His birth was announced by angelic hosts, but then His parents had to sneak off to Egypt in the dead of night to keep Him safe. They brought Him back to Nazareth and raised Him there under the radar of the authorities, but His hometown would utterly reject and ridicule this “home-town boy,” even try to stone Him to death in an honors killing. The religious authorities in Jerusalem welcomed Him, listened to His message with amazement, and even worshiped with Him. But that same audience turned on Him, called Him a blasphemer, put a price on His head and called in the Roman authorities for a “head hunt” to get rid of Him. The crowds that waved palm branches over Jesus, put robes under His pathway and cried hosanna as He entered into Jerusalem, were the same crowds who only days later cried out for His crucifixion and then stripped Him of His robe.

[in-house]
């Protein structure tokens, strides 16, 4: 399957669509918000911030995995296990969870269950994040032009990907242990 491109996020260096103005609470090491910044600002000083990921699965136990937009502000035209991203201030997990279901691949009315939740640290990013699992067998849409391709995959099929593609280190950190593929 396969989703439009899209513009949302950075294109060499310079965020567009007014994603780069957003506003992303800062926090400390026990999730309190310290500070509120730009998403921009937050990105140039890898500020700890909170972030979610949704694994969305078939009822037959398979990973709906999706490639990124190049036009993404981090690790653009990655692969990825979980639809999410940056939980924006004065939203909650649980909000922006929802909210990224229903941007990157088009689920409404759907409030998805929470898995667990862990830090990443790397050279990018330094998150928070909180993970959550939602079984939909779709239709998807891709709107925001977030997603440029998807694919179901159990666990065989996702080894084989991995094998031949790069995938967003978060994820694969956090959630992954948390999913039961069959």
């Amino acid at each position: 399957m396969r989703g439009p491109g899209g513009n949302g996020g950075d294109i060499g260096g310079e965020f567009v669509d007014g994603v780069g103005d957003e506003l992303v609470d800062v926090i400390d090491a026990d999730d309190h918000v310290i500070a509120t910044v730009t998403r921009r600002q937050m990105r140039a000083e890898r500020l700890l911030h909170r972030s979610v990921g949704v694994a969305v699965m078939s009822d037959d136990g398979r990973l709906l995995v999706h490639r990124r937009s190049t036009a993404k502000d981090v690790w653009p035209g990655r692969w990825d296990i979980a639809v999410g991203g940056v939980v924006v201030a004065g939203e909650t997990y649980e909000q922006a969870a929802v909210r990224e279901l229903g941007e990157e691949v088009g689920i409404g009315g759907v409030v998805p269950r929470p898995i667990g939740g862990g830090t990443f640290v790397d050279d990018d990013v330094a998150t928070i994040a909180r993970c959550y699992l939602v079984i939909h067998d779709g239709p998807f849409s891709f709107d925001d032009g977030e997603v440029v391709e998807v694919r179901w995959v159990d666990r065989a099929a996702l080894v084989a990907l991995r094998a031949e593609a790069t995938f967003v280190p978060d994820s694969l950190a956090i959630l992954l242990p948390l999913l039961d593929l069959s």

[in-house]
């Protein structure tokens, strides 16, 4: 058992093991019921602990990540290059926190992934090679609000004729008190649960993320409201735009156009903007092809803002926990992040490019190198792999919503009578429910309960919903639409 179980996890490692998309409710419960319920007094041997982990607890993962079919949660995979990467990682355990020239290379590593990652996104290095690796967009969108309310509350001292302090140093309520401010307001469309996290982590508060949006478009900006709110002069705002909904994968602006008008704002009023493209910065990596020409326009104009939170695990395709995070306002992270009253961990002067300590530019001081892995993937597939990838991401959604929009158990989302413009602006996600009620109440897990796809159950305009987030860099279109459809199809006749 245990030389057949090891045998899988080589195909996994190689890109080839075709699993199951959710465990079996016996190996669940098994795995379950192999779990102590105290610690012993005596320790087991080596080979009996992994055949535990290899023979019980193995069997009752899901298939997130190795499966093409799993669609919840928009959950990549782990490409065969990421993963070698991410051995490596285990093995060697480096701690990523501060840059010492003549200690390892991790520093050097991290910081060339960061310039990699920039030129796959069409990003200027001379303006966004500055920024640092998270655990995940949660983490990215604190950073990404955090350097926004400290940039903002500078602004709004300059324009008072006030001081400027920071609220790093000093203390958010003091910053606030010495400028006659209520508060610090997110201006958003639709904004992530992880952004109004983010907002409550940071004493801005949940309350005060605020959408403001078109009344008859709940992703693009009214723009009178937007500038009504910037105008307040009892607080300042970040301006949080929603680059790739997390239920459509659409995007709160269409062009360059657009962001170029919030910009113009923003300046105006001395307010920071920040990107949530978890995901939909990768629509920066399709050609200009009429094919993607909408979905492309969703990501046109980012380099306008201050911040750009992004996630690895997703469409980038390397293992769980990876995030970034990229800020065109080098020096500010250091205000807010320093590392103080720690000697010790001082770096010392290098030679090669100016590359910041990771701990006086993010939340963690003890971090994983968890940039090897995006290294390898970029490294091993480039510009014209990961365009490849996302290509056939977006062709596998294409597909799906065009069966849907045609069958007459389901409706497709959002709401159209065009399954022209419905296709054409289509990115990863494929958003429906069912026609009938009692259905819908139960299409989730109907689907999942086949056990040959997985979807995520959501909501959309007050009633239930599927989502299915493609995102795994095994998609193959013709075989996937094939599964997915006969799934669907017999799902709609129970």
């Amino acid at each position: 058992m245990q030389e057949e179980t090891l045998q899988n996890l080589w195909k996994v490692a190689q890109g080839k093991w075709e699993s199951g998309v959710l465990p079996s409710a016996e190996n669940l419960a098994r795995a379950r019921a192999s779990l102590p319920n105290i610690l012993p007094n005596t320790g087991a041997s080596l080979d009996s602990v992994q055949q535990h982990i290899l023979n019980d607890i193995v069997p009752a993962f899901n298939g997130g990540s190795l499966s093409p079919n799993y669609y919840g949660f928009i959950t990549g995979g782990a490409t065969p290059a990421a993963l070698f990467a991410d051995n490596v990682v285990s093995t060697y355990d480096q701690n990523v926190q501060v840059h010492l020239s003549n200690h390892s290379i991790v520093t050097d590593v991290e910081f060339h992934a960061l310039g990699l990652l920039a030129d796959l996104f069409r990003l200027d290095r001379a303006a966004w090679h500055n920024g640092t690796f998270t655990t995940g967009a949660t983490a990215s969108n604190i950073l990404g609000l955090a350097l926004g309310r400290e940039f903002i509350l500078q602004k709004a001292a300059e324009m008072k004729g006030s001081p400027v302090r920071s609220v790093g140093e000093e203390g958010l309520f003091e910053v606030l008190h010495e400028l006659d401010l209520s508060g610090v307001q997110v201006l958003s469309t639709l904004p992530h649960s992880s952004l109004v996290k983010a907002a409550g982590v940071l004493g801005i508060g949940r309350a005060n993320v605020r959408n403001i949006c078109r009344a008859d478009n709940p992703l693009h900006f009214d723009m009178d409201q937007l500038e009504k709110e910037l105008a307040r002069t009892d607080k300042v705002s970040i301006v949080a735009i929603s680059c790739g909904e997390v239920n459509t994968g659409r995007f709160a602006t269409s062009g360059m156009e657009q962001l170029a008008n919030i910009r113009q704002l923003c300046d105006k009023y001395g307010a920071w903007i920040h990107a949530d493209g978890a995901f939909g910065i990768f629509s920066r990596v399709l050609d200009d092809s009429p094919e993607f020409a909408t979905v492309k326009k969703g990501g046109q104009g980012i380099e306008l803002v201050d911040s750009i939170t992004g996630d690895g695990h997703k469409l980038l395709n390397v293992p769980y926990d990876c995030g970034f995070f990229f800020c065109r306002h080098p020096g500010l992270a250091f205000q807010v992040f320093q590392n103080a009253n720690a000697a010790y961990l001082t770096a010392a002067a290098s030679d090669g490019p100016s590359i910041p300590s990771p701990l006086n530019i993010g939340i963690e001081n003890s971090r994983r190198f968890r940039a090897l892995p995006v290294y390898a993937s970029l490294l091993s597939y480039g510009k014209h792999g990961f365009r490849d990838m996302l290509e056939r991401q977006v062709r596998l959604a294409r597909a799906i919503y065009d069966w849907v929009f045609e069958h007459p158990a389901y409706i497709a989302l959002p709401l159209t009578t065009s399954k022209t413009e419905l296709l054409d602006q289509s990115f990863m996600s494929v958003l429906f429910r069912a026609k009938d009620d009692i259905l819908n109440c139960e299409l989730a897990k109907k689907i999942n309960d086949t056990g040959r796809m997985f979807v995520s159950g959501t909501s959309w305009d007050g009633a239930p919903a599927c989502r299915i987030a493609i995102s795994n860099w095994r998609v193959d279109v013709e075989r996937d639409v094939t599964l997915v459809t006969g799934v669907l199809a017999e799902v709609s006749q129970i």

New Zealand theologian and pastor Alan Jamieson, in his book Journeying in Faith (2009), puts it like this: The stark reality is that each of us at some point in the journey will fail. I don’t mean a little hiccup that everyone could understand and which could be talked about politely over scones in a home-group discussion. I don’t mean the failures we admit to as modern Christians that we aren’t reading our Bibles as often as we would like, or some equally inane slip-up. I mean fail in a way we desperately want to hide. Fail in a way that we’re embarrassed to acknowledge.